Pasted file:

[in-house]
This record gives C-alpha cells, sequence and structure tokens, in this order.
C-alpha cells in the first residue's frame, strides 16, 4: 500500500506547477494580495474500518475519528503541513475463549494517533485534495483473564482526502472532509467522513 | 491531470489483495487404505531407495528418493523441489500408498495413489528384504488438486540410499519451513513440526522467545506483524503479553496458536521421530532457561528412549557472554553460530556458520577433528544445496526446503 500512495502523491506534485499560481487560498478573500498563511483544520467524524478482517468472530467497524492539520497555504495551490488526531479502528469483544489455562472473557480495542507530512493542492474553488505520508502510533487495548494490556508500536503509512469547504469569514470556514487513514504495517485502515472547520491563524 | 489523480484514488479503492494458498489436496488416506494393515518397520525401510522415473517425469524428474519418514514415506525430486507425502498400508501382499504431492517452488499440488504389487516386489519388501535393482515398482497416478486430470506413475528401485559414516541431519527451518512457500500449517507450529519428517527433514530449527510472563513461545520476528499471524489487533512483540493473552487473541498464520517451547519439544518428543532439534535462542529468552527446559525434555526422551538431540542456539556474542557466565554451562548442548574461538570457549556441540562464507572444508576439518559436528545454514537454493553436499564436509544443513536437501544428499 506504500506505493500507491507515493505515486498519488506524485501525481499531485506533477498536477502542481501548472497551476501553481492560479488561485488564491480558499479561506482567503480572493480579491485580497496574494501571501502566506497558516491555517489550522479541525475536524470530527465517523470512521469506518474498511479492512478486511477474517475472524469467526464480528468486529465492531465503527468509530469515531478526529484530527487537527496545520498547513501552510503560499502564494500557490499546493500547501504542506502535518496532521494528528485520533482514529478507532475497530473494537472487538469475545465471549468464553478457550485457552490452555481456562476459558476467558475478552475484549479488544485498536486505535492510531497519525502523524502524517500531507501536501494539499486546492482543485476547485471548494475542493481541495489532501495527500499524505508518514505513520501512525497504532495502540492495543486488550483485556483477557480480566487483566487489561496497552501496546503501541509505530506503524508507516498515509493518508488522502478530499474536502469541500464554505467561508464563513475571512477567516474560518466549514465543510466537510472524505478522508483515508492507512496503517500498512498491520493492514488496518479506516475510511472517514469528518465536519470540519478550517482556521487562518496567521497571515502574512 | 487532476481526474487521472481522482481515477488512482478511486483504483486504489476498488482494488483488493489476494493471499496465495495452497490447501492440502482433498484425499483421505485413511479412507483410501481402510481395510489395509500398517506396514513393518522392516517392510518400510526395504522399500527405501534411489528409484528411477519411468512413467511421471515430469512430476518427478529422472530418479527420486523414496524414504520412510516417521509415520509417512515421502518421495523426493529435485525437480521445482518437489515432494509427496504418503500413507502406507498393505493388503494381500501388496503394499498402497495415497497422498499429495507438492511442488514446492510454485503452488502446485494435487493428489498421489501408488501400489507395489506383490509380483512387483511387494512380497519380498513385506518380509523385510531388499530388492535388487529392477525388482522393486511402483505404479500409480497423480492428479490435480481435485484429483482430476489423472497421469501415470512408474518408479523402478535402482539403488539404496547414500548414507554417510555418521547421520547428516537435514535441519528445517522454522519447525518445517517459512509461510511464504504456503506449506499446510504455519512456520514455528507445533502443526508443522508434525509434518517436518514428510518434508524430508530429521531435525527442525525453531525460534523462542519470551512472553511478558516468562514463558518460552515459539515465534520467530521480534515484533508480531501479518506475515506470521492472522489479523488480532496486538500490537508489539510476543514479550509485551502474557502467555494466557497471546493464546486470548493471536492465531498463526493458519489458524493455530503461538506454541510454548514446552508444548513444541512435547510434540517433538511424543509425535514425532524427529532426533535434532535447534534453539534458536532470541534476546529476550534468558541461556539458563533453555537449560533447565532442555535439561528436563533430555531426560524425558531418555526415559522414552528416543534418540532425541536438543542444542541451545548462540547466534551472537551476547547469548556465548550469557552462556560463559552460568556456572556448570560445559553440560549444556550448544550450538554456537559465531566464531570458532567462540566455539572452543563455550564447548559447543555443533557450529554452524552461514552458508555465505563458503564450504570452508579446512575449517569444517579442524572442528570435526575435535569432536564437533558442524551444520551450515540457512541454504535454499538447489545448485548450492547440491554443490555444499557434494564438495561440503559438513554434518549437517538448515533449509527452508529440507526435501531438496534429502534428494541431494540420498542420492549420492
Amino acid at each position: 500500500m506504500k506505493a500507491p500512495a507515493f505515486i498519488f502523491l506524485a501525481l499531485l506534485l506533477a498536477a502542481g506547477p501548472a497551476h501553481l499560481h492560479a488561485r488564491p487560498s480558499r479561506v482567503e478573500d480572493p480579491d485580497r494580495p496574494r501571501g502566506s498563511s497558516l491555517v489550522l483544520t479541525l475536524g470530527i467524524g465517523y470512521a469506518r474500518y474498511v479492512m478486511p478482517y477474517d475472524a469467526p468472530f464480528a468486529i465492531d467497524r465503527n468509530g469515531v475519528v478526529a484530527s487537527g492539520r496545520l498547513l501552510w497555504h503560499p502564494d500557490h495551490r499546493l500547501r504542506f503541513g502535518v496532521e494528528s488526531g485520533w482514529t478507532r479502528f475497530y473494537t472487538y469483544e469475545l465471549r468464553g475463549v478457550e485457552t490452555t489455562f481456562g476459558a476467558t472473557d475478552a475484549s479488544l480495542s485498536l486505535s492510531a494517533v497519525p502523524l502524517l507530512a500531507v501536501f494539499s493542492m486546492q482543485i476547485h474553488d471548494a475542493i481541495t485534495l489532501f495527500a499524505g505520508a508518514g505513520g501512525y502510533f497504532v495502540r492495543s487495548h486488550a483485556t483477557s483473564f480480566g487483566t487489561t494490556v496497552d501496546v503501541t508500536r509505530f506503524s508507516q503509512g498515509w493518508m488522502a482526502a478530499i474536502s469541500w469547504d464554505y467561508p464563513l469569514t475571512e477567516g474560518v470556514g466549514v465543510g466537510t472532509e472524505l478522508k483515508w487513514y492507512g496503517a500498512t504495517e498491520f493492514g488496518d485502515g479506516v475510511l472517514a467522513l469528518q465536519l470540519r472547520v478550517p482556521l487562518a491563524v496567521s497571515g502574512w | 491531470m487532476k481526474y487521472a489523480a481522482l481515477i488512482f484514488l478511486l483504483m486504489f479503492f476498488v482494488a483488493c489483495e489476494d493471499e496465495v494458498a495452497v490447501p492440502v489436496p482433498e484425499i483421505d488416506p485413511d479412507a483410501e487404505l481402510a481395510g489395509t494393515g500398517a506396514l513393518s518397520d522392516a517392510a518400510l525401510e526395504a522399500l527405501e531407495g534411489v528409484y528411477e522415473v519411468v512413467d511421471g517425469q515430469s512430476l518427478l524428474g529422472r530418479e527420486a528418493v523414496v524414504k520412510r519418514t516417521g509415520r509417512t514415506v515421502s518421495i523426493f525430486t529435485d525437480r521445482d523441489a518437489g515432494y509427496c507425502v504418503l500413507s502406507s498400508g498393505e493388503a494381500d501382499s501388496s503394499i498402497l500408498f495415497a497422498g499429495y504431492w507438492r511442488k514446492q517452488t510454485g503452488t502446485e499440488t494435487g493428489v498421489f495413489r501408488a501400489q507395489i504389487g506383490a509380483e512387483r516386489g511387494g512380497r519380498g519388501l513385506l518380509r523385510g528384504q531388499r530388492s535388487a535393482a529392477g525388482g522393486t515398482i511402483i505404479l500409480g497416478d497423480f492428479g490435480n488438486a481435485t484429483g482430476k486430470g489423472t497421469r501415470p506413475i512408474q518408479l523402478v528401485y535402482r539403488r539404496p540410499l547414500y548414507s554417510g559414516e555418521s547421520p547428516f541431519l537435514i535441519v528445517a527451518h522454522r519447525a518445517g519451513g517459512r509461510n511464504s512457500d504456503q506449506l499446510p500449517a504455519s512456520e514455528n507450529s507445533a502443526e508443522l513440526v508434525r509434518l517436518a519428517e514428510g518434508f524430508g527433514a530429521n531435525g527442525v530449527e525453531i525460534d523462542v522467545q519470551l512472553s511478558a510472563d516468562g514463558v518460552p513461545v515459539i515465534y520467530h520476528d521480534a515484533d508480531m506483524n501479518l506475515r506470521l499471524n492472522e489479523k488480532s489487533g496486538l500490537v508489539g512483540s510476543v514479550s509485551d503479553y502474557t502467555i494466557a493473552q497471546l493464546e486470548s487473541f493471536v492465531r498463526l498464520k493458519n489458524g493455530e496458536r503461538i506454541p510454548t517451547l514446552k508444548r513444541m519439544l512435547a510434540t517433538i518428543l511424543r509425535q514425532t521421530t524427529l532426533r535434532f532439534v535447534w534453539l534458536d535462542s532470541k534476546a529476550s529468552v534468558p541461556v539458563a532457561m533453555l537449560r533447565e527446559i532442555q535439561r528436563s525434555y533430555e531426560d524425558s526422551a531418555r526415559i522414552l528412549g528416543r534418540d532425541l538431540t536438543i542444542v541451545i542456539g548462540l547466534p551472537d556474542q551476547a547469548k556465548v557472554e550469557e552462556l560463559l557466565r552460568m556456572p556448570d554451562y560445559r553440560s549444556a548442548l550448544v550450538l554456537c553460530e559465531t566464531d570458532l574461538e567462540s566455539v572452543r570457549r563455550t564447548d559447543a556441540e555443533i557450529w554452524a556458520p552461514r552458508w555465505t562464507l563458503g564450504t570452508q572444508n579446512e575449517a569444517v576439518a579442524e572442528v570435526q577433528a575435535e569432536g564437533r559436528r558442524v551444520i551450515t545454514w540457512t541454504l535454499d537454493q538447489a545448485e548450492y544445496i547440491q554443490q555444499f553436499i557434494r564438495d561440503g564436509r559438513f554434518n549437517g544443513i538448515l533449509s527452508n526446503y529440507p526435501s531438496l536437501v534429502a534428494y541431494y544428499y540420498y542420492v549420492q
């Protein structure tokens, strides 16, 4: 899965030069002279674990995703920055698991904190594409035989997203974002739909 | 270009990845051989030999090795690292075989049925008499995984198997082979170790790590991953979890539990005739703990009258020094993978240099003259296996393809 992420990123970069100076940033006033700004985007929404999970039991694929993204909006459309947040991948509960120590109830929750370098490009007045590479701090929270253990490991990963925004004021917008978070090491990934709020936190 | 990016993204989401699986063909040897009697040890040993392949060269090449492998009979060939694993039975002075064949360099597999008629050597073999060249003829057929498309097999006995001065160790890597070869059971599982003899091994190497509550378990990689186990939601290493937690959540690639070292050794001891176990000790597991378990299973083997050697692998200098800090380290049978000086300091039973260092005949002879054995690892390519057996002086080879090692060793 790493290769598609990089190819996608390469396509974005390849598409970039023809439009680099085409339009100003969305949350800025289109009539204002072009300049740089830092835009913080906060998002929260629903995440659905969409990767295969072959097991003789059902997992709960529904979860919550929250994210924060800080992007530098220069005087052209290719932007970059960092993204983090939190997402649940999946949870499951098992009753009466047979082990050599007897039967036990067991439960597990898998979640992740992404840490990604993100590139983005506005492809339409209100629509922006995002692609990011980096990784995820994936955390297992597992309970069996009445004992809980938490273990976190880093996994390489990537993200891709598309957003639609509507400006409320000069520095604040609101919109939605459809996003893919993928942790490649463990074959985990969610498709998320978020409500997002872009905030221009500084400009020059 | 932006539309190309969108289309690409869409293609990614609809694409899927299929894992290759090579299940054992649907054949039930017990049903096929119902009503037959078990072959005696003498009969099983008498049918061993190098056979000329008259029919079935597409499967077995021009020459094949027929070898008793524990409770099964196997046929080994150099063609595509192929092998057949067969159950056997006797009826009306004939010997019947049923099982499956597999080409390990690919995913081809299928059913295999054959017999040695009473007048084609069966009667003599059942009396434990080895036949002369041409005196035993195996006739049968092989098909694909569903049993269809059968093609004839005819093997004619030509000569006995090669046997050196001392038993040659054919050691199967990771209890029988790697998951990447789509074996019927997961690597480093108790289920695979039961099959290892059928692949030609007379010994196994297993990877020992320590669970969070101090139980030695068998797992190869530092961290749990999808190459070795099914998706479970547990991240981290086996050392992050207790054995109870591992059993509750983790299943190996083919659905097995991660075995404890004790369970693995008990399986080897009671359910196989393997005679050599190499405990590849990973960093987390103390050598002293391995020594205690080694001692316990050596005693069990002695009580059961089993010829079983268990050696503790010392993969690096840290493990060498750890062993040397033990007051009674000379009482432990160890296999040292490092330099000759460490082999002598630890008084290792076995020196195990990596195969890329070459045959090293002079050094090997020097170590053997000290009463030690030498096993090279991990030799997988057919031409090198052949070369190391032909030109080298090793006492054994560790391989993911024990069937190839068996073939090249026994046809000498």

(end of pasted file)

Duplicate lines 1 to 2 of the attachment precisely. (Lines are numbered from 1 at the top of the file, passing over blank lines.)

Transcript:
[in-house]
This record gives C-alpha cells, sequence and structure tokens, in this order.